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Good governance and financial transparency are central to a sustainable reconstruction of Afghanistan

TI calls for relations between the international community and an emerging Afghan government to be based on full financial transparency and clear lines of accountability, both in humanitarian aid and in investment

The formation of a sustainable government in Afghanistan hinges not only on the containment of civil war in the coming year, but also on the establishment of, and adherence to, clear lines of accountability and financial transparency at both the national, local and international level, according to Transparency International (TI), the leading non-governmental organisation engaged in the fight against corruption.

The Afghan crisis has deep roots stretching back over many decades, but the lessons of other post-conflict situations have to be learned. "That means that issues of governance and accountability must be addressed from the outset," said Kamal Hossain, Chairman of the Advisory Council of Transparency International. Dr Hossain, who is also the UN special rapporteur on the human rights situation in Afghanistan, was in Bonn on Wednesday to meet with representatives of Afghanistan's leadership. A particular responsibility lay with the international community, he stressed, to be fully transparent in both its humanitarian aid procedures and also with its dealings with any emerging government structures in Afghanistan, including local and regional administrations, which will play a key role in the reconstruction of the country.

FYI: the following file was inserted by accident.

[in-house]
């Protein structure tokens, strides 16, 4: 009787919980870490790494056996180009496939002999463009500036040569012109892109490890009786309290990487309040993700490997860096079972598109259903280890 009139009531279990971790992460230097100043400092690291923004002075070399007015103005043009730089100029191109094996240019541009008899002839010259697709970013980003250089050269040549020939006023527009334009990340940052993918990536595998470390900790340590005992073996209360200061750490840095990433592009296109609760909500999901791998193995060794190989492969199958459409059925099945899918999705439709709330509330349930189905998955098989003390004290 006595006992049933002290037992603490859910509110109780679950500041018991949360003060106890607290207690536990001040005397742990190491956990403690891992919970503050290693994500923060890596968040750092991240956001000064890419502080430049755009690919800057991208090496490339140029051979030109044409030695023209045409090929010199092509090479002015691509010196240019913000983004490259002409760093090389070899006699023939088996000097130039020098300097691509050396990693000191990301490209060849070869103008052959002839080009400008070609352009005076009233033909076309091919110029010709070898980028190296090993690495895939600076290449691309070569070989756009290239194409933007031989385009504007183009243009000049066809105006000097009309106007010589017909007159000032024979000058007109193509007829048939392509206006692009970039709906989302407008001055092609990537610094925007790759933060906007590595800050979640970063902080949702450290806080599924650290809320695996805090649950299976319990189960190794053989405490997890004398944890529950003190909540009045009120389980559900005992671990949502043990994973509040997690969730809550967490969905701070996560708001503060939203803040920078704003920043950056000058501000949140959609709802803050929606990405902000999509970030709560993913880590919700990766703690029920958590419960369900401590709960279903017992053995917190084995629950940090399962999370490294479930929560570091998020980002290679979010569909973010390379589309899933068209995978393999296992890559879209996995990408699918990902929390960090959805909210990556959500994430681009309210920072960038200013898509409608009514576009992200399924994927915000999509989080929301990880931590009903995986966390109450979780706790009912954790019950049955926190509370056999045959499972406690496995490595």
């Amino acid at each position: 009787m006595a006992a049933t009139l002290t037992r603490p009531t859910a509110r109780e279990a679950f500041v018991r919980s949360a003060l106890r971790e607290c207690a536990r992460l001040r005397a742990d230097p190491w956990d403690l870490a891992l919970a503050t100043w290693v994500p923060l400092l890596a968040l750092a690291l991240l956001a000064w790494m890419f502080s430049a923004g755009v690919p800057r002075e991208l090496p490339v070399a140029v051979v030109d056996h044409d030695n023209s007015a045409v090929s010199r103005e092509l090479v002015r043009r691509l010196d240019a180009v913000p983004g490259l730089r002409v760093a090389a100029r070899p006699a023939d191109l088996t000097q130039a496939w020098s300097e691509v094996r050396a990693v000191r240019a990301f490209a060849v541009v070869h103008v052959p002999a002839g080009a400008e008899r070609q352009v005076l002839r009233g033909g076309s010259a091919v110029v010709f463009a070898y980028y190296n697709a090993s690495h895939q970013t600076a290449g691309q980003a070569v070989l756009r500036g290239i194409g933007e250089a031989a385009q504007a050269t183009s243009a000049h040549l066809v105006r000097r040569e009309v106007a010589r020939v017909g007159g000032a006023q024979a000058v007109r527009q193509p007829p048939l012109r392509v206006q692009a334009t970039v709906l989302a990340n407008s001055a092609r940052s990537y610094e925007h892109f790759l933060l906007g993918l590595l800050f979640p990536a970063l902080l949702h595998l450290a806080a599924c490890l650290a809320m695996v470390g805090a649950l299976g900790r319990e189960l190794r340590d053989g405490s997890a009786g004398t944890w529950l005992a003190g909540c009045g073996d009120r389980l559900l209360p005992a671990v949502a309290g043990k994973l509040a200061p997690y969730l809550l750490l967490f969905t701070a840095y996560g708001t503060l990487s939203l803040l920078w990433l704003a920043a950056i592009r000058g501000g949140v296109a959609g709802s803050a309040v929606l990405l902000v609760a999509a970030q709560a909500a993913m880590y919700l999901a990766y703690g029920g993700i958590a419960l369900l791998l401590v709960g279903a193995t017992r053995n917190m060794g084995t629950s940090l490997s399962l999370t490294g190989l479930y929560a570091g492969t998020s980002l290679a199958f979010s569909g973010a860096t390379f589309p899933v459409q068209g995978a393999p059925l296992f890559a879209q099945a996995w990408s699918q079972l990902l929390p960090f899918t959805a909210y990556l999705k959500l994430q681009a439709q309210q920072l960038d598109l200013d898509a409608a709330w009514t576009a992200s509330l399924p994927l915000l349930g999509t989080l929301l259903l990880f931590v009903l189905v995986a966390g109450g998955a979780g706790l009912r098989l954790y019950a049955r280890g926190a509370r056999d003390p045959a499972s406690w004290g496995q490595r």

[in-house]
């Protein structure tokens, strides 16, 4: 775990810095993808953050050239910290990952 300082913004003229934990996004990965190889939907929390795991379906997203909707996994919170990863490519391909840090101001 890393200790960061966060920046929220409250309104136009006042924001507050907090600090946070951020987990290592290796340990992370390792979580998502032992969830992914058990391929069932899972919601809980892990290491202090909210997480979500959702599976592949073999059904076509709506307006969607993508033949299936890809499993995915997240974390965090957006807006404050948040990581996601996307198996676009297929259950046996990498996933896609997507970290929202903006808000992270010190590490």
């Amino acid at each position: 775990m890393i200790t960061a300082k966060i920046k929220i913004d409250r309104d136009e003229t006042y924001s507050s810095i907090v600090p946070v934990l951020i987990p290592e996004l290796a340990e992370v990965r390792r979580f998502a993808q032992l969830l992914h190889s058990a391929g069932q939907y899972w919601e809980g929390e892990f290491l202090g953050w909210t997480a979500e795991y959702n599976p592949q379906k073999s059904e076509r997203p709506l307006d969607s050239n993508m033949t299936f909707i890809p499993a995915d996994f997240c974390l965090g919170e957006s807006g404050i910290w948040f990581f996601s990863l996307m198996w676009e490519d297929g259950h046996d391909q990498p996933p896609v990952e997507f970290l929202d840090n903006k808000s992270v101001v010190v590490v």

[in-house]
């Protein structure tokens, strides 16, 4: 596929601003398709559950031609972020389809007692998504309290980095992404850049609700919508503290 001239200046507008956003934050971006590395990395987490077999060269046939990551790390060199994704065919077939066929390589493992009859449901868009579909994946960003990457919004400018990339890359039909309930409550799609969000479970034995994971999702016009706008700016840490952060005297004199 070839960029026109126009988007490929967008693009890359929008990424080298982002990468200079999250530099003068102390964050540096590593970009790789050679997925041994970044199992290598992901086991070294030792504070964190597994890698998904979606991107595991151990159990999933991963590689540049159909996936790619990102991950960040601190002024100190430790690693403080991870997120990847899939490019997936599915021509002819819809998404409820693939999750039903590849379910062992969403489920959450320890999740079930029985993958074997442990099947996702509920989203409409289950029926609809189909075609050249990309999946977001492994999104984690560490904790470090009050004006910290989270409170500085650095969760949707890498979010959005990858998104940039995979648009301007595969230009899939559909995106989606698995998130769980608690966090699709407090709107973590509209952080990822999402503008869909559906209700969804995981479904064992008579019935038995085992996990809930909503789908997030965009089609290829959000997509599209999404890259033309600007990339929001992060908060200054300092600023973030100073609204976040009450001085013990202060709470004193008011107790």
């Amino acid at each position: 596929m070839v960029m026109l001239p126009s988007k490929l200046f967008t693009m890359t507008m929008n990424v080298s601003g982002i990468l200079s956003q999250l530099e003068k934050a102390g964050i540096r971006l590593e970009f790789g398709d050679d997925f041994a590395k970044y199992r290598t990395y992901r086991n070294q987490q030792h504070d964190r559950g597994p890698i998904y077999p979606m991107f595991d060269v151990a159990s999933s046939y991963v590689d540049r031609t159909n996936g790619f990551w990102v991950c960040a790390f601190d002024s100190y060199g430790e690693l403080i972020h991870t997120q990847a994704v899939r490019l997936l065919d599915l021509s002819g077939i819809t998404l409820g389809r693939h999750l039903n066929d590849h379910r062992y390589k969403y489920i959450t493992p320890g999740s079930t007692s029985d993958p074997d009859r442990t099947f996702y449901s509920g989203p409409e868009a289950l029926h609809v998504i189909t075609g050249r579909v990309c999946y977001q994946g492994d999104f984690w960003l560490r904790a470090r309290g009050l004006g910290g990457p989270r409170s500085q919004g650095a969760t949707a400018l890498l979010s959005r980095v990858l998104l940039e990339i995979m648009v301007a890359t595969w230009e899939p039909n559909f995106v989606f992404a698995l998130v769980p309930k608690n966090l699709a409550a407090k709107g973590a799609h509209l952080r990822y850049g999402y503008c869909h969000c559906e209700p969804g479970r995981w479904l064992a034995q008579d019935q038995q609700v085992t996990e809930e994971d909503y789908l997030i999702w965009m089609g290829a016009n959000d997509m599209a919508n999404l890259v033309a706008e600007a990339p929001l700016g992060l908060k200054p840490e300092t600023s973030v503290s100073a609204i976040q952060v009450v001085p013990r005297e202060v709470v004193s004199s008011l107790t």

The international community should learn the lessons of the reconstruction efforts in other conflict zones, including Bosnia-Herzegovina, where corruption is one of the biggest problems facing the country today. If reconstruction plans for Afghanistan do not address the overriding priority of good governance from the beginning, there is a serious danger that regional warlords will defy any government authority and overrun the economy through extortion and organised crime. Likewise, International governments should ensure that their own private sector companies observe strict rules of best practice in the field of financial accounting, in particular not tolerating the payment of bribes or facilitation payments.

Both the funding from development agencies of western governments and the lending policies of the International Monetary Fund and the World Bank must be fully transparent - and the recipients of loans and investment should be called to account in full for the use of the funds received. Plans should be made now to prepare monitoring mechanisms - where possible by citizens' groups in the country - to ensure that aid and investment go to targeted projects, such as schools, hospitals and housing. In particular, continued vigilance will be essential to ensure that funds are not diverted into the private pockets of politicians, regional power-brokers or their cronies nor used for the purchase of weapons and military

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